Murray Garrett Remembers Marilyn

Murray Garrett – whose photographs of Marilyn Monroe, and other great stars of Hollywood’s golden age, are now on display at New York’s Washington Square Hotel – has spoken movingly to Out Impact about his memories of Marilyn:

“I always refer to her – and a lot of my contemporaries would laugh at me because they felt differently, but I always felt that she was a deer in the headlights, and that all this pressure – the throngs would scream and yell when she’d get out of a car. 60, 70 guys with flashbulbs and strobe lights and you could see how she fought fear.

I always felt sorry for her. I remember when my wife woke me one day and said ‘Oh my god!’; I said, ‘What?’ she said ‘Marilyn Monroe died’. I sat there and thought for a minute, I said, ‘She finally found peace.’

I don’t think this woman could have grown old gracefully in that business … she wasn’t tough, hard – because if she was, she would have survived. But she couldn’t have survived; she was threatened by almost everything.

I think there are eras …. (Betty) Grable was a part of the war publicity, stuff to make you feel very patriotic. Monroe didn’t have that going for her. All she had was that she was the sexiest thing to come down the pike since Jean Harlow, and Harlow was another one of those stories that didn’t work out as well as it might have.”

You can read the article in full here

Allure: Jackie Kennedy, Diana Vreeland and Marilyn

Diana Vreeland, the formidable editor of Vogue and Harper’s Bazaar, included this photo of Marilyn (taken by Cecil Beaton in 1956) in her 1980 book, Allure.

Vreeland worked with Jackie Kennedy on the project, as William Kuhn recounts in Reading Jackie, a new study of the one-time First Lady’s career in publishing.

“Marilyn Monroe had a brief affair with JFK, and by 1980, when Vreeland’s Allure was published at Jackie’s behest by Doubleday, this was well-known…Monroe had committed suicide during the very week that Vreeland was taking over the editorial position at Vogue. She began work just as the outgoing editor was putting together the finishing touches on an issue which, by chance, included an article with a tribute to Monroe and several photographs. Vreeland’s colleague wanted one of the photos taken out. It was too ‘triste’ in light of what Monroe had just done. Vreeland replied, ‘You can’t leave that out! You cannot! It’s got all the poignancy and the poetry and the pathos of the woman in it!’ That was in 1962. In the late 1970s, Vreeland explained what she loved about this photo … ‘Marilyn Monroe! She was a geisha. She was born to give pleasure, spent her life giving it – and knew no other way’…What did Jackie say to Vreeland about the Monroe photograph? Probably nothing, but the fact that she silently allowed Vreeland to include it shows Jackie content to acknowledge Monroe’s ur– sexiness, a quality that Jackie did not think she shared with the screen icon.

It seems as if Jackie was able to separate her editorial self from the woman whose husband had a public fling with Monroe. She was thrilled, about the same time she was working with Vreeland on Allure, when a proposal came from Doubleday that promised pictures from Bert Stern‘s last photographic session with the actress. ‘Marilyn Monroe!!!’ Jackie wrote in a memo to her colleague Ray Roberts. ‘Are you excited?’ … Vreeland’s treatment of Monroe was probably like this for Jackie too: a publishing opportunity rather than a moment to reflect on a personal injury. In any case, if injury there had been, she was able to rise above it.”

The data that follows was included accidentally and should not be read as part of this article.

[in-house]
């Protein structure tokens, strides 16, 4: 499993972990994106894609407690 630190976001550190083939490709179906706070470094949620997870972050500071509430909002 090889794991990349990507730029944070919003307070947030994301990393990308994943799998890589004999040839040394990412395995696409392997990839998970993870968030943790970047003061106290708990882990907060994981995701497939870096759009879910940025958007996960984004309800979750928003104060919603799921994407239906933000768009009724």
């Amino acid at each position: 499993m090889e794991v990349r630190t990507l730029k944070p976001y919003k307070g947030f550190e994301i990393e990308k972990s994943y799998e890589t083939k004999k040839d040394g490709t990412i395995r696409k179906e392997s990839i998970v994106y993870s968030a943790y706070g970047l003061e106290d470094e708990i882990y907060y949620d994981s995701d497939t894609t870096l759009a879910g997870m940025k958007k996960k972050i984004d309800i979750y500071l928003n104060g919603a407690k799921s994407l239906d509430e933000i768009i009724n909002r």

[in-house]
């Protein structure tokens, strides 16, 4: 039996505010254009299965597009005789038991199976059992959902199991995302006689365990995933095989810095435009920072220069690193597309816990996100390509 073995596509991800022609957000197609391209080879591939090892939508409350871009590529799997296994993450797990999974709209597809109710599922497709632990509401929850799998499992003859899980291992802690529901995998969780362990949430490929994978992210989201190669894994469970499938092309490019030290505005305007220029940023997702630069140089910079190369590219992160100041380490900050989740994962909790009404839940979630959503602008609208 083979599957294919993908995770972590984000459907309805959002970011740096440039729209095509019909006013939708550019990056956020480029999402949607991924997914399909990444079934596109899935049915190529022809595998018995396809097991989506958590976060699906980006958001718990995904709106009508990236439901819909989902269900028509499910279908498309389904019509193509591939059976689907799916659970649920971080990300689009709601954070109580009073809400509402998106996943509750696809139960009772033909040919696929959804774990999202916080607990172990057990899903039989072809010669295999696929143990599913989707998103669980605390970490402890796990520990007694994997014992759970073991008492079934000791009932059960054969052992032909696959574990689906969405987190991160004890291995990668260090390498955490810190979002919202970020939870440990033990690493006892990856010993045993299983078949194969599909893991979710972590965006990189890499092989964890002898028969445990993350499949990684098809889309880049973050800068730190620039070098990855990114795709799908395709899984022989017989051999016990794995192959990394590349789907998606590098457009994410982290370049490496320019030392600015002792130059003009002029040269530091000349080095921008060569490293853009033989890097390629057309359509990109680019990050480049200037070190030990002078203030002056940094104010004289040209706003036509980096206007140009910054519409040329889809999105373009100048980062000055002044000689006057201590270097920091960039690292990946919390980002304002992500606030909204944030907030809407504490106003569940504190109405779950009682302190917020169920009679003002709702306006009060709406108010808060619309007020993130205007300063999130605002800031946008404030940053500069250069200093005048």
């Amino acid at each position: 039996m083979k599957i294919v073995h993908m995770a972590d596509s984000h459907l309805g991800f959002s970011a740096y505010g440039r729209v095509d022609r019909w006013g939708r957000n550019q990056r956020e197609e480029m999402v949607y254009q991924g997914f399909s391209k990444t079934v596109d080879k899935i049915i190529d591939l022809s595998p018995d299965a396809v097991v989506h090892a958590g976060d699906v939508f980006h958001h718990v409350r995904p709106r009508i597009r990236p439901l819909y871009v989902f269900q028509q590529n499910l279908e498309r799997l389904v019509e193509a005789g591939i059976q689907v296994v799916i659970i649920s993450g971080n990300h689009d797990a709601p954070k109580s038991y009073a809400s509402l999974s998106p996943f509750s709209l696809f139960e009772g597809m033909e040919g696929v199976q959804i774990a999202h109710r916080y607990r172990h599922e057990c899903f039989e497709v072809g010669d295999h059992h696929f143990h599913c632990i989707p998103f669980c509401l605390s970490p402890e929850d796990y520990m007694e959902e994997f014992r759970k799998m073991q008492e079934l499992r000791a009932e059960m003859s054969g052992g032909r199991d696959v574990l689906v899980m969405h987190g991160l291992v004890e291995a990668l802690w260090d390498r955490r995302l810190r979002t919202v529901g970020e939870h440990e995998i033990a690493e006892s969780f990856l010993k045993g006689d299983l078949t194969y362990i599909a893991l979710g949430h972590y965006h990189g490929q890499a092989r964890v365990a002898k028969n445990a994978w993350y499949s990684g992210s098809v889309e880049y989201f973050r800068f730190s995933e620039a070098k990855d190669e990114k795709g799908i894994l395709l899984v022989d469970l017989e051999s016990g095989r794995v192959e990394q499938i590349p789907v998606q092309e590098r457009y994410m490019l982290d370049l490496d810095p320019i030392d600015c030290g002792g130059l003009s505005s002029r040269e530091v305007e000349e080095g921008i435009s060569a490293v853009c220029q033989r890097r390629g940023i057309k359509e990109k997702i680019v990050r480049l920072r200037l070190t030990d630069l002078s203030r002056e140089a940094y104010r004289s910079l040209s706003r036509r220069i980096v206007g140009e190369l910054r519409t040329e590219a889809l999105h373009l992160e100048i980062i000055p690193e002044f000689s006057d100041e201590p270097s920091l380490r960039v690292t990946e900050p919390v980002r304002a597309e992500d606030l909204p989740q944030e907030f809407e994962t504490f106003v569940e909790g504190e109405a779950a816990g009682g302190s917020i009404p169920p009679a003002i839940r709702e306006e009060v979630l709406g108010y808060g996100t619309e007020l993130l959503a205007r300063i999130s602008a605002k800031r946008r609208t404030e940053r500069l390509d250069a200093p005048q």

Later in the book, Kuhn reports an interview with biographer David Stenn, who wrote about two Hollywood sex symbols pre-dating MM – Clara Bow and Jean Harlow – with Jackie’s support:

“Stenn also recalled a conversation he had with Jackie about Marilyn Monroe, a topic that he had avoided touching upon. That’s why he was surprised when she brought it up. Jackie didn’t mention Monroe in the context of JFK but rather as part of a continuum with Jean Harlow: both of them were blondes who made their sexual appeal the center of their screen personalities. As with Vreeland, Jackie was willing to discuss Monroe with Stenn in a completely dispassionate, even admiring way.”

A Toast on July 4th

George Barris, 1962

The ongoing movie retrospective, Marilyn! at Brooklyn Academy of Music, has attracted rave reviews for MM, as an actress and American icon.

“BAMcinématek’s 14-film tribute to cinema’s most iconic blonde reminds us why we couldn’t take our eyes off her: She generates a charisma, often sexual but sometimes beyond sex, so uncontainable and unclassifiable that it eclipses everything else around her.”

Village Voice

The L Magazine praises Marilyn’s performance in Some Like it Hot:

“Monroe’s exaggerated, Betty Boop sensuality finds perhaps its most comfortable home in this comedy of sexual manners. So does her crack comic timing. (‘I don’t want you to think I’m a drinker. I can stop any time I want to,’ she says, before the briefest of pauses and the whispery kicker: ‘Only I don’t want to.’) But the biggest gift she brings to Some Like It Hot is her heart-melting vulnerability and apparent sincerity, which turned what could easily have been just another cross-dressing farce into the American Film Institute’s best movie comedy of all time and one of Out magazine’s 50 essential gay films.”